The male is 1/4 to 1/2 inches in body size; the female is 5/8 to 1 inch in body size with a leg span of over 3 inches. Body and legs are brownish gray and marked extensively with blackish-brown. They resemble wolf spiders but have a more flattened cephalothorax.
GEOGRAPHICAL RANGE AND HABITAT:
New England and adjacent areas of Canada in woods near a stream or pond.
This spider hunts widely, finding prey on water surface, in water and on land. Occasionally they may capture tadpoles and small fishes near the water's surface, but they usually prey on insects.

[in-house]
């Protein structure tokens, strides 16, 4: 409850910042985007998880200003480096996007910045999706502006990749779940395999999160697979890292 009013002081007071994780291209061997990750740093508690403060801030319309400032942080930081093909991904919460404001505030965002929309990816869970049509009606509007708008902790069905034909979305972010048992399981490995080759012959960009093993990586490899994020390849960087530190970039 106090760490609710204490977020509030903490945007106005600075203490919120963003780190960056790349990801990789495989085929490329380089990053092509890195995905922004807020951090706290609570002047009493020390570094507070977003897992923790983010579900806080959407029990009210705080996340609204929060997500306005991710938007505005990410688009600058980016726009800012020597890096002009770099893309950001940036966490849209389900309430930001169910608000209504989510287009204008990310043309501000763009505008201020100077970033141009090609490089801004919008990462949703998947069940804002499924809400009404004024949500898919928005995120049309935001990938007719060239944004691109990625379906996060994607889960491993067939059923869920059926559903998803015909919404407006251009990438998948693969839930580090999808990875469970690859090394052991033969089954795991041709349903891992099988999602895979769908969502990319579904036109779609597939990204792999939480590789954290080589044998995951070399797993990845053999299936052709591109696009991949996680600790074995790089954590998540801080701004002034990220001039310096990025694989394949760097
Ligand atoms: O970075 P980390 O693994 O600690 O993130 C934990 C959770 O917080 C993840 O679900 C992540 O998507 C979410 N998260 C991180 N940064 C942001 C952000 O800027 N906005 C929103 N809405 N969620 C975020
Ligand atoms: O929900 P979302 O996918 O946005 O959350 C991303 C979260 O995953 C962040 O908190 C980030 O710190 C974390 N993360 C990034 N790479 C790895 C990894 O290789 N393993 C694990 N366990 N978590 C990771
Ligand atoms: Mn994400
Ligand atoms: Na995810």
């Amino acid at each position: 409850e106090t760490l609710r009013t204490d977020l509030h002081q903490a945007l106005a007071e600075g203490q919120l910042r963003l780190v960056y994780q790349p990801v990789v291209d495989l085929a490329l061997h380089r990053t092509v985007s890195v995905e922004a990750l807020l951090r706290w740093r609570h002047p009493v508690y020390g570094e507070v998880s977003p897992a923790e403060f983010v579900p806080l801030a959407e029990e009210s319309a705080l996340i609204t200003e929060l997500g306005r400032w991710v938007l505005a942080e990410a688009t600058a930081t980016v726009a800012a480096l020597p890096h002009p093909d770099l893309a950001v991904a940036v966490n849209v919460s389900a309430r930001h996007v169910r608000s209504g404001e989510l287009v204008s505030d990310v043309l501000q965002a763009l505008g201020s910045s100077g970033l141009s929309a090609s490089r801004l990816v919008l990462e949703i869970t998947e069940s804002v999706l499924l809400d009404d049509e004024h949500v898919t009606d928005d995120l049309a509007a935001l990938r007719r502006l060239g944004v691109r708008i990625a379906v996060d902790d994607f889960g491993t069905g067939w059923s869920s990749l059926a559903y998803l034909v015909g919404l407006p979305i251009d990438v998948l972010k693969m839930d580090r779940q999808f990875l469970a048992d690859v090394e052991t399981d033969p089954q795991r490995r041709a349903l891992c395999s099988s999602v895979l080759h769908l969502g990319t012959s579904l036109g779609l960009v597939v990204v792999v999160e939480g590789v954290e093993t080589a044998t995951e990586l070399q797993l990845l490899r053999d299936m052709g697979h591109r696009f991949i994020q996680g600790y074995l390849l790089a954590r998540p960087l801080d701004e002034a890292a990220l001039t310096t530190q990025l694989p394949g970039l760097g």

LIFE CYCLE/SOCIAL STRUCTURE:
Female carries egg mass in chelicerae (fangs), even when running across open water. As hatching approaches, she builds a nursery web, suspending the egg sac among the strands. She rests nearby until almost all the spiderlings have dispersed.
If disturbed near water, this spider may creep below the surface and remain there motionless for 30 minutes or more. Air clinging to body hair is sufficient to breathe under water. Their slight weight and leg hairs give them buoyancy and allow them to walk on the water surface, however they must cling to underwater leaves or stems to stay under the surface and not bob back up.
The family Pisauridae are known as the Nursery Web Spiders. They do not build webs to catch prey, but use their silk to construct a special nest for the young.
Several in the Children's Zoo.
STATUS IN WILD: